“Blessed are the flexible,” observes the passage on Yoga instructor Paula Heitzner’s recent flyer, “for they shall not be bent out of shape.” Even though the maxim rings true for people of any age, Heitzner is gearing her instructional attention toward the geriatric set. Starting today, Heitzner is offering a mature yoga class each Wednesday from 1:15- 2:15p at the American Legion Hall.
by Bill Batson
Nyack Yoga Center has a direct link to the man who popularized Yoga in America. Paula Heitzner studied with Blanche DeVries, the wife and business partner of Pierre Bernard, America’s first Yogi. Bernard founded an ashram on the grounds of what is now Nyack College in the 1930s. On Sunday, September 7, Heitzner celebrated her 40th year as the owner and instructor at Nyack Yoga Center at the corner of Broadway and Main Street.
“Delightful, tough-as-nails, encouraging, unique, and wonderful” are some of the words Paula Heitzner’s students use to describe their yoga teacher. Heitzner has been actively teaching yoga for 45 years and has been practicing even longer.”
Starting today, NyackNewsAndViews launches Five Weeks of Wellness, an initiative to support local health, beauty, fitness and nutrition venues. Each week, we’ll feature a local health and wellness practitioner. Accompanying the series is a local health and wellness guide listing over 40 businesses that help you achieve inner peace, outer beauty and better health. Look forward to these profiles over the next five weeks:
by Bill Batson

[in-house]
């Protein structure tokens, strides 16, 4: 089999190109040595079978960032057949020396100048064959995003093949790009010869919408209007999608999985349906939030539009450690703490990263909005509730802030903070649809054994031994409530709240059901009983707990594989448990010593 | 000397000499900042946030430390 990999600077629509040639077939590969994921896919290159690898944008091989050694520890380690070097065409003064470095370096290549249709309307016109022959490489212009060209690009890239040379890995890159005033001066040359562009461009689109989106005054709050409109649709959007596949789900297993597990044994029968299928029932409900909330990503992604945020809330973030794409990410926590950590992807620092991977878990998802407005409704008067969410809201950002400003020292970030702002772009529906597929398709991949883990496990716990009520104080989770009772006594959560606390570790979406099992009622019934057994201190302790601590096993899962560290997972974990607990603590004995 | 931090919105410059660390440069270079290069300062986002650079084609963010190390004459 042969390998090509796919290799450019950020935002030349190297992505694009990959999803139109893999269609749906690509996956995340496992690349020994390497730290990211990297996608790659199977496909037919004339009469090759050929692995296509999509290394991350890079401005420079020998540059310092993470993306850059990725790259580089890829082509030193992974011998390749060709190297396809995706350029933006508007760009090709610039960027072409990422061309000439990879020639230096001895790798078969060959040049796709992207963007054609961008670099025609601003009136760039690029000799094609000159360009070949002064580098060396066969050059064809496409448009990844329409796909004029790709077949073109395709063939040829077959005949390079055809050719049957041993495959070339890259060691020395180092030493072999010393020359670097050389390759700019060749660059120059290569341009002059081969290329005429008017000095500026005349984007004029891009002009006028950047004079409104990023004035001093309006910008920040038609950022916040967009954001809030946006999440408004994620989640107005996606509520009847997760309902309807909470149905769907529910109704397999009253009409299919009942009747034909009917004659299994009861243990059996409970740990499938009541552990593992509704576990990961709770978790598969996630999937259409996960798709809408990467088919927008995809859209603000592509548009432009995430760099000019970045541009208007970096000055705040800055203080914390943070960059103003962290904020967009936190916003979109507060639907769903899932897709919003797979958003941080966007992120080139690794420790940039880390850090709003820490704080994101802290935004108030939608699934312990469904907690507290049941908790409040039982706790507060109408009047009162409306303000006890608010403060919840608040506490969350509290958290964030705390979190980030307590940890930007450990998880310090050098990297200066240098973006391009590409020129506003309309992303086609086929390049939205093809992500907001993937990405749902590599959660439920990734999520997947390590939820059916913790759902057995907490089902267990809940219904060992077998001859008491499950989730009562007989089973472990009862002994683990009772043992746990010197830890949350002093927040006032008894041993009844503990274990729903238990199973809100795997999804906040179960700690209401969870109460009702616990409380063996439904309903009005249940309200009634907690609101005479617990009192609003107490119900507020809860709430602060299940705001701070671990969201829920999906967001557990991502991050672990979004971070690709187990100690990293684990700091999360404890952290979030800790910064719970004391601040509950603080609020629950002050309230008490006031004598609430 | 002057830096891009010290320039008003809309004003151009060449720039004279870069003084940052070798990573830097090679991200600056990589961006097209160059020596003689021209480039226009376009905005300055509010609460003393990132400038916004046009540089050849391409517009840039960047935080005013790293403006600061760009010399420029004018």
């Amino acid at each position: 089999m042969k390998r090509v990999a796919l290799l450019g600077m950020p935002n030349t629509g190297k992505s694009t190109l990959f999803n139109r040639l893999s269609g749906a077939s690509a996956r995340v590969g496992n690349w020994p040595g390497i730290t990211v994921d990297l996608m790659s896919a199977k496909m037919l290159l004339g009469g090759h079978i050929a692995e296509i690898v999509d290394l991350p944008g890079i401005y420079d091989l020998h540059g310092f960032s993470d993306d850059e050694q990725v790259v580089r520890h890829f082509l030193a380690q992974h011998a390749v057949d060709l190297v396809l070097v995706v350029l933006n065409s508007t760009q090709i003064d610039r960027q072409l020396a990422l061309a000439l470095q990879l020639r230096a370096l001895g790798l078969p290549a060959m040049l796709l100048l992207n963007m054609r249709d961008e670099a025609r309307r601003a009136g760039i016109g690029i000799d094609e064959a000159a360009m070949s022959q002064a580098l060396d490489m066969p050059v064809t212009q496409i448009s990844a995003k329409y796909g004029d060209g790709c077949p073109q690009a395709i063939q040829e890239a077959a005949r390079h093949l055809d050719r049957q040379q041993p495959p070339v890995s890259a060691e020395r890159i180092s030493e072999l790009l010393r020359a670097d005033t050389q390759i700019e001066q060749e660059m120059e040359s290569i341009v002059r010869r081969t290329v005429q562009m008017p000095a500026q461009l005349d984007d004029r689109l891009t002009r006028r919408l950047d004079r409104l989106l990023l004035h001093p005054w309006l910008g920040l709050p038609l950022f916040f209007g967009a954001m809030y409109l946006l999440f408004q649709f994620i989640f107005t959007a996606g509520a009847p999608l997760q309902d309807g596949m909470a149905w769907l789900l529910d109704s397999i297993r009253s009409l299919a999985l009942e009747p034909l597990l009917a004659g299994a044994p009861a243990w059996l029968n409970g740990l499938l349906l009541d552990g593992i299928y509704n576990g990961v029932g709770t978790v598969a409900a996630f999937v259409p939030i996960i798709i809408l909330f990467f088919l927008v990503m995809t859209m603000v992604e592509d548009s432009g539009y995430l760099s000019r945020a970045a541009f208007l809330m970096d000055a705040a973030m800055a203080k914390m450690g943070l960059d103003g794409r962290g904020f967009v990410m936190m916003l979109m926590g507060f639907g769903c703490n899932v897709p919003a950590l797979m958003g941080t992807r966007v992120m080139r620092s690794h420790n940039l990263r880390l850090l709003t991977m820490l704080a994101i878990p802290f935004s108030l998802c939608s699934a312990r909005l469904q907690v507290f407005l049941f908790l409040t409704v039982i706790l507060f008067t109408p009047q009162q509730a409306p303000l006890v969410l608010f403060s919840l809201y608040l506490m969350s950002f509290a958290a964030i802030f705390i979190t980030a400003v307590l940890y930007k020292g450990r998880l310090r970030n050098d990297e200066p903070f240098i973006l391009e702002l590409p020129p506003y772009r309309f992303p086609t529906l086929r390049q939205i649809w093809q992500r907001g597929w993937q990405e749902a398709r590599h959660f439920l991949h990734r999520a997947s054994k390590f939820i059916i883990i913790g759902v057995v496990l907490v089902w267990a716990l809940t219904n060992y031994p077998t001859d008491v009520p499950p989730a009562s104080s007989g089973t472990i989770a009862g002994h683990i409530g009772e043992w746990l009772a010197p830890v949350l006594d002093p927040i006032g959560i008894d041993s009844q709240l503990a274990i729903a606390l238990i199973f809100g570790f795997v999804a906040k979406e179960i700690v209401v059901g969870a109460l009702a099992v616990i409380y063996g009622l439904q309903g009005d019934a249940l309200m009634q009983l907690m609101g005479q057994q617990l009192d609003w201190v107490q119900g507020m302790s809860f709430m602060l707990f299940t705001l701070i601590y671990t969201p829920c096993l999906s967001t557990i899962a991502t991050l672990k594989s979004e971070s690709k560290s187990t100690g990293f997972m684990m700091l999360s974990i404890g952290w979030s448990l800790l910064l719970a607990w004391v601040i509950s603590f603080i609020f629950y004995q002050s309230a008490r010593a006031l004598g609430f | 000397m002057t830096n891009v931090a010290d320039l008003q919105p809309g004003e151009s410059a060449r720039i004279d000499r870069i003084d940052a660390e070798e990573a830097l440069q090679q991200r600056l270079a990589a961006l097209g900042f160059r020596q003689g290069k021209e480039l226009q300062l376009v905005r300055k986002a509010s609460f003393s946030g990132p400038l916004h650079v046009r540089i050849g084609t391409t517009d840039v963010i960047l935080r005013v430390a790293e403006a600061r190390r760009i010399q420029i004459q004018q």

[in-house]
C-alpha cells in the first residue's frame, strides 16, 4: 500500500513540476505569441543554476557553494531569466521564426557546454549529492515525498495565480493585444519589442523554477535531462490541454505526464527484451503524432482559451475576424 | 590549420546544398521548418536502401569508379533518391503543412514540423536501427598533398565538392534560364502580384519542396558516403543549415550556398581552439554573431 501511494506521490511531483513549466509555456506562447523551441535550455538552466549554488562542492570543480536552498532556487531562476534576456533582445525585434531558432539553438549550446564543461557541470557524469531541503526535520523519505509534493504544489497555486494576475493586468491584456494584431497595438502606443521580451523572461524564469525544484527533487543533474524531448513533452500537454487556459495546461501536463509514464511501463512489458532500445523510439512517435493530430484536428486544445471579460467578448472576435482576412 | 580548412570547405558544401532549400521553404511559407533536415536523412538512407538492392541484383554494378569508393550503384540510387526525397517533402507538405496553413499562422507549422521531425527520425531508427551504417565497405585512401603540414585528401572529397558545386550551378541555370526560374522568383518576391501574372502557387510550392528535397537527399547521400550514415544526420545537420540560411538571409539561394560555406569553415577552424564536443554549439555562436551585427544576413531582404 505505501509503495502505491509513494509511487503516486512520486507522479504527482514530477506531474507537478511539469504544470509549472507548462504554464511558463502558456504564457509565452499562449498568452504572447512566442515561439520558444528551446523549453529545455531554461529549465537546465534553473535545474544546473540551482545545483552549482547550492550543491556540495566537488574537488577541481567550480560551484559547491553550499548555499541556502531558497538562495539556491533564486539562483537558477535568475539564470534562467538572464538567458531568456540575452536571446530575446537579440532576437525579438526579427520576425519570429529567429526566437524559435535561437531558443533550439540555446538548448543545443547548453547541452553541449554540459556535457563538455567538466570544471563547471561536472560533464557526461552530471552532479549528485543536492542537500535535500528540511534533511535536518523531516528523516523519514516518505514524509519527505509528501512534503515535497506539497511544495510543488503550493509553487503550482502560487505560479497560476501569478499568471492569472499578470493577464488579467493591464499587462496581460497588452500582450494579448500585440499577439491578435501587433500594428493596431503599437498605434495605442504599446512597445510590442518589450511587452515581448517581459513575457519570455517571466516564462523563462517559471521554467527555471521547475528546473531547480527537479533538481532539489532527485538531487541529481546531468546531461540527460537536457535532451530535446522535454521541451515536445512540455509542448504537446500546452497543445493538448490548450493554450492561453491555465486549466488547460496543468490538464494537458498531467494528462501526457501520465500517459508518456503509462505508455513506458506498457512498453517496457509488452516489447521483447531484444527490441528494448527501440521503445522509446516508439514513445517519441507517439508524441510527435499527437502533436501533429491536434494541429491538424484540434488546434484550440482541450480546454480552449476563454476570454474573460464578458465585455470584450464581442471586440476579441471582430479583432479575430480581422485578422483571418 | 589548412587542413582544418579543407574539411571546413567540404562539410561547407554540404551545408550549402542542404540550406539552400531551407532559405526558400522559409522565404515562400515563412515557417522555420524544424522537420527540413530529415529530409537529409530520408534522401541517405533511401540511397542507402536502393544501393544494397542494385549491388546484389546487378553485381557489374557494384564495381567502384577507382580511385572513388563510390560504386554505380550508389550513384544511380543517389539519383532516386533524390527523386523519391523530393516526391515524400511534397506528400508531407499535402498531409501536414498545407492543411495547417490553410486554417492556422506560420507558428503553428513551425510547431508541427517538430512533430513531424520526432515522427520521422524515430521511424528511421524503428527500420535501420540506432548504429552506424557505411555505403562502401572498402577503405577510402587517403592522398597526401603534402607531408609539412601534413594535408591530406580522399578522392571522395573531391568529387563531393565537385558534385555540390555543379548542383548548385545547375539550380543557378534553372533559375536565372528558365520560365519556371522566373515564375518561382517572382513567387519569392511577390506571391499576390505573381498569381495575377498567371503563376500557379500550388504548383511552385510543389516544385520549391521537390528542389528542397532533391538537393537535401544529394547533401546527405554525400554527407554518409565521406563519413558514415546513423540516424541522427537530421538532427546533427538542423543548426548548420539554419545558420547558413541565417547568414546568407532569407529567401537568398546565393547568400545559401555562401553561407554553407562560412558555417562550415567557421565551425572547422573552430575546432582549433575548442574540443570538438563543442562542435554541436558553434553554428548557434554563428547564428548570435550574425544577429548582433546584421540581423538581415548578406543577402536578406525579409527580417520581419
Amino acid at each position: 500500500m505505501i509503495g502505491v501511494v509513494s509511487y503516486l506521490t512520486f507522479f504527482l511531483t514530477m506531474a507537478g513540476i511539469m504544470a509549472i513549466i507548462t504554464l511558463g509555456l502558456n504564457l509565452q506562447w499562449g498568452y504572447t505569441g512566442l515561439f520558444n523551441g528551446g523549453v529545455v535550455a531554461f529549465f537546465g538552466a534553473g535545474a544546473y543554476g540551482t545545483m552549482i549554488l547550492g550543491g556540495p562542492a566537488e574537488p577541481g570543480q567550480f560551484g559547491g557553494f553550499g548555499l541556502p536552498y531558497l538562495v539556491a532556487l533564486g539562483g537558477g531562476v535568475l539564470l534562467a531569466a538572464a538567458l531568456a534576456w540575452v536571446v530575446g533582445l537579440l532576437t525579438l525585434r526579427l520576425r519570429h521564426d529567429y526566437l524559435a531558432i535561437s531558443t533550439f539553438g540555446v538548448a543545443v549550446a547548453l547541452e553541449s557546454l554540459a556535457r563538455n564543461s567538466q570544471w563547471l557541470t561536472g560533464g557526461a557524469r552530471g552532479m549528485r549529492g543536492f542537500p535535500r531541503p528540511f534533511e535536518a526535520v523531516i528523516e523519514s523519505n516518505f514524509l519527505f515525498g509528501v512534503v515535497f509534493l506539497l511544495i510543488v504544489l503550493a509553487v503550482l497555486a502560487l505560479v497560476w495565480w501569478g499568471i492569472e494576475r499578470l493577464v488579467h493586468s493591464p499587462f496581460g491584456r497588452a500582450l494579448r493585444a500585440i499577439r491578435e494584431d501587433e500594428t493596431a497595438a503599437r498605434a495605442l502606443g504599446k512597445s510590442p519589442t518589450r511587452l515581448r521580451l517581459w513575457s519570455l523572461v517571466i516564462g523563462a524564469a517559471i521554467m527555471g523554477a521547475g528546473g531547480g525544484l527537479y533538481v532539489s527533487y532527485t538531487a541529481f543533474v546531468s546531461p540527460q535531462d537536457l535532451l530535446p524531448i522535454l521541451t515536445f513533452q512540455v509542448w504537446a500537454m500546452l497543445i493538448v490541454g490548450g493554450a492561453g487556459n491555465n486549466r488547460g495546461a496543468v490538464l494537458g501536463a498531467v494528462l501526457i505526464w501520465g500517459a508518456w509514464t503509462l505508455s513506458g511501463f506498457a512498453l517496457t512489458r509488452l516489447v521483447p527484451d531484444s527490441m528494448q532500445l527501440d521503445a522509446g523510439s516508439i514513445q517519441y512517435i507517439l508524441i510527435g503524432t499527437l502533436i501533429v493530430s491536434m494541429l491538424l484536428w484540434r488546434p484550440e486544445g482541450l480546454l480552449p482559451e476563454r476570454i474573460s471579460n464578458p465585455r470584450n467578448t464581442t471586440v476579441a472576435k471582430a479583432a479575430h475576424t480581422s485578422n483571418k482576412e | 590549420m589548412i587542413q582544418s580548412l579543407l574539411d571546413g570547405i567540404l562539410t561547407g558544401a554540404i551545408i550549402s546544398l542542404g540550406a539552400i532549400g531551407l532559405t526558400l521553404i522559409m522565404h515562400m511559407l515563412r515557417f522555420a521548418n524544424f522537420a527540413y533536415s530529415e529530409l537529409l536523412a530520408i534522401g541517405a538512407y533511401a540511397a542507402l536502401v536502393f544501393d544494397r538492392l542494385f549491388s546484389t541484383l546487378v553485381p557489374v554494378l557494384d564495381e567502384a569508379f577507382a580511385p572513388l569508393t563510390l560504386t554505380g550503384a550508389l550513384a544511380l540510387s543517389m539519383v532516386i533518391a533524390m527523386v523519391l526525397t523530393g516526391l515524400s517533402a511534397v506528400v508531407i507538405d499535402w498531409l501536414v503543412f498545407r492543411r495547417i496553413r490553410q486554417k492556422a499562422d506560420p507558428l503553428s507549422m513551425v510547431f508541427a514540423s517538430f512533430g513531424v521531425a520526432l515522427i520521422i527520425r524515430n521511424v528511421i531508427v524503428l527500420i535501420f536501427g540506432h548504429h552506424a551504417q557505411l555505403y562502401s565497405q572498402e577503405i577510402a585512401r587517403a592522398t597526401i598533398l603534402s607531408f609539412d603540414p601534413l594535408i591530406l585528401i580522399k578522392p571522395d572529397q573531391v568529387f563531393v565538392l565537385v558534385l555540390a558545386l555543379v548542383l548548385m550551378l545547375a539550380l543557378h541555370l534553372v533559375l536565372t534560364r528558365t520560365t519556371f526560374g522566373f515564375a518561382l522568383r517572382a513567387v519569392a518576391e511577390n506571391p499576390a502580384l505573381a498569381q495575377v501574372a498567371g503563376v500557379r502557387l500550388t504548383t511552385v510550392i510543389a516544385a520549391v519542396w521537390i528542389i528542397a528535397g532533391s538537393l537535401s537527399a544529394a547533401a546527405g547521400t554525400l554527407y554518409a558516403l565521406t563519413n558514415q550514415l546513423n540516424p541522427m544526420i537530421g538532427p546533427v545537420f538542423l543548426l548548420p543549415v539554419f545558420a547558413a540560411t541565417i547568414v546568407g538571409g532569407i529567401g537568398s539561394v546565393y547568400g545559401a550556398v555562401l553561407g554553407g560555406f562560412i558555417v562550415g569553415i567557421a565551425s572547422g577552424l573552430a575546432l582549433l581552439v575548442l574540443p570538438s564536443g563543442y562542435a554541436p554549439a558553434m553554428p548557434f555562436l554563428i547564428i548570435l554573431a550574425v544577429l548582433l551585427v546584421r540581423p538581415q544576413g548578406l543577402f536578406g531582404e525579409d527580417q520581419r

Pierre Bernard, America’s first yogi, lived on an ashram he called the Clarkstown Country Club in Nyack from 1920 until his death in 1955. The complex of buildings is now the campus of Nyack College. Equal parts Harry Houdini and Howard Hughes, Bernard achieved degrees of success as a yogi, animal trainer, baseball manager, and aviation expert. But millions knew him by his dubious tabloid title, Oom the Omnipotent.
by Bill Batson
Legend has it that when Helen Hayes MacArthur first saw this fine example of Italianate architecture on North Broadway, her husband, playwright Charles MacArthur told her it would cost them a Pretty Penny. The name stuck. From 1934 until 1990, the actress who was known to the world as the First Lady of American Theater lived here in the Village of Nyack as a mother, wife, neighbor and civic leader –not as a celebrity. This week’s sketch log is composed almost entirely from remarks made by Mrs. MacArthur in a private home in Nyack sometime in the 1980’s.
If you Google the phrase “Nyack Holistic,” you’ll get a long list of practitioners, confirming that our little Village attracts businesses focused on spirituality and healthy living. The fact that there’s a health food store (Back to Earth) and the “New Age Center” right on the prime corner of Main[…]